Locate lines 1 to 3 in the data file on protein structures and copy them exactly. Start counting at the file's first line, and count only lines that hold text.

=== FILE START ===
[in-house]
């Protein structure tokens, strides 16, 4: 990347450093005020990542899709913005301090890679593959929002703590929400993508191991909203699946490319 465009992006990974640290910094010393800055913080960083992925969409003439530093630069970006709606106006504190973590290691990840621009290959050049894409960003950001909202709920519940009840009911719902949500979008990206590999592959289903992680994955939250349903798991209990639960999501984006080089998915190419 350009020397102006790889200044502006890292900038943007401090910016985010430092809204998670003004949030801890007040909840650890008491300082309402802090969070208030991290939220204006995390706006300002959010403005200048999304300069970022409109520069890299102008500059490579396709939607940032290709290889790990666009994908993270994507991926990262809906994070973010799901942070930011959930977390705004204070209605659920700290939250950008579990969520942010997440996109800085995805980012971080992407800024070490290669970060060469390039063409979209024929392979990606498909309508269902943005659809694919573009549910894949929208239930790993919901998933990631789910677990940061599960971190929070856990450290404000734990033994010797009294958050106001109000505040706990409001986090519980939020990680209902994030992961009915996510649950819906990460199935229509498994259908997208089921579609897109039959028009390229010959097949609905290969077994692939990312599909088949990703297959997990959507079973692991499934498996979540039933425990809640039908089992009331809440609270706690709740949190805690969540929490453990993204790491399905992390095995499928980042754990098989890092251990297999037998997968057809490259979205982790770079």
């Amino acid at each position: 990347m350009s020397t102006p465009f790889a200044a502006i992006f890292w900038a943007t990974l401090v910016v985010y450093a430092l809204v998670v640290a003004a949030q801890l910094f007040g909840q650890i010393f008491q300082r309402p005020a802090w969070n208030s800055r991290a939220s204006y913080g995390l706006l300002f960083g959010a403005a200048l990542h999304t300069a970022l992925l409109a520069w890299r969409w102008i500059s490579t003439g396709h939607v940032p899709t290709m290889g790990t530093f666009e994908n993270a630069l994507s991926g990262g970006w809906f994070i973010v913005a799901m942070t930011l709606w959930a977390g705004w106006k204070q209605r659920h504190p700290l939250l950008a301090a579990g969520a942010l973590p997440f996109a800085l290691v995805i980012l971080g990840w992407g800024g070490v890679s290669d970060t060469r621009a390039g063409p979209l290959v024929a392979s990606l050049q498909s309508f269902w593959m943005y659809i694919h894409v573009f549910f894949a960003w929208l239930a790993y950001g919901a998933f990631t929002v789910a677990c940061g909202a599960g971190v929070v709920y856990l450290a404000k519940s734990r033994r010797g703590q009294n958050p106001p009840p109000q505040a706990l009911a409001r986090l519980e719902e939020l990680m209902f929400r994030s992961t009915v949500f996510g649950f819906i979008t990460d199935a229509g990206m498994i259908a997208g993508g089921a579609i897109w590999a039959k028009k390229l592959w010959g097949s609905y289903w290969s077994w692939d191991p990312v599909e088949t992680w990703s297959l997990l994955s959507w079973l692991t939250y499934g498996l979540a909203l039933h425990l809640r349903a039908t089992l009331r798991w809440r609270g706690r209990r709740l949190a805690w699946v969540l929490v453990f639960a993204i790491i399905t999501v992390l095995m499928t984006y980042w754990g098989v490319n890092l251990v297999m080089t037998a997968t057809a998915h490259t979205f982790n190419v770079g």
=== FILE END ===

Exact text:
[in-house]
């Protein structure tokens, strides 16, 4: 990347450093005020990542899709913005301090890679593959929002703590929400993508191991909203699946490319 465009992006990974640290910094010393800055913080960083992925969409003439530093630069970006709606106006504190973590290691990840621009290959050049894409960003950001909202709920519940009840009911719902949500979008990206590999592959289903992680994955939250349903798991209990639960999501984006080089998915190419 350009020397102006790889200044502006890292900038943007401090910016985010430092809204998670003004949030801890007040909840650890008491300082309402802090969070208030991290939220204006995390706006300002959010403005200048999304300069970022409109520069890299102008500059490579396709939607940032290709290889790990666009994908993270994507991926990262809906994070973010799901942070930011959930977390705004204070209605659920700290939250950008579990969520942010997440996109800085995805980012971080992407800024070490290669970060060469390039063409979209024929392979990606498909309508269902943005659809694919573009549910894949929208239930790993919901998933990631789910677990940061599960971190929070856990450290404000734990033994010797009294958050106001109000505040706990409001986090519980939020990680209902994030992961009915996510649950819906990460199935229509498994259908997208089921579609897109039959028009390229010959097949609905290969077994692939990312599909088949990703297959997990959507079973692991499934498996979540039933425990809640039908089992009331809440609270706690709740949190805690969540929490453990993204790491399905992390095995499928980042754990098989890092251990297999037998997968057809490259979205982790770079």
């Amino acid at each position: 990347m350009s020397t102006p465009f790889a200044a502006i992006f890292w900038a943007t990974l401090v910016v985010y450093a430092l809204v998670v640290a003004a949030q801890l910094f007040g909840q650890i010393f008491q300082r309402p005020a802090w969070n208030s800055r991290a939220s204006y913080g995390l706006l300002f960083g959010a403005a200048l990542h999304t300069a970022l992925l409109a520069w890299r969409w102008i500059s490579t003439g396709h939607v940032p899709t290709m290889g790990t530093f666009e994908n993270a630069l994507s991926g990262g970006w809906f994070i973010v913005a799901m942070t930011l709606w959930a977390g705004w106006k204070q209605r659920h504190p700290l939250l950008a301090a579990g969520a942010l973590p997440f996109a800085l290691v995805i980012l971080g990840w992407g800024g070490v890679s290669d970060t060469r621009a390039g063409p979209l290959v024929a392979s990606l050049q498909s309508f269902w593959m943005y659809i694919h894409v573009f549910f894949a960003w929208l239930a790993y950001g919901a998933f990631t929002v789910a677990c940061g909202a599960g971190v929070v709920y856990l450290a404000k519940s734990r033994r010797g703590q009294n958050p106001p009840p109000q505040a706990l009911a409001r986090l519980e719902e939020l990680m209902f929400r994030s992961t009915v949500f996510g649950f819906i979008t990460d199935a229509g990206m498994i259908a997208g993508g089921a579609i897109w590999a039959k028009k390229l592959w010959g097949s609905y289903w290969s077994w692939d191991p990312v599909e088949t992680w990703s297959l997990l994955s959507w079973l692991t939250y499934g498996l979540a909203l039933h425990l809640r349903a039908t089992l009331r798991w809440r609270g706690r209990r709740l949190a805690w699946v969540l929490v453990f639960a993204i790491i399905t999501v992390l095995m499928t984006y980042w754990g098989v490319n890092l251990v297999m080089t037998a997968t057809a998915h490259t979205f982790n190419v770079g």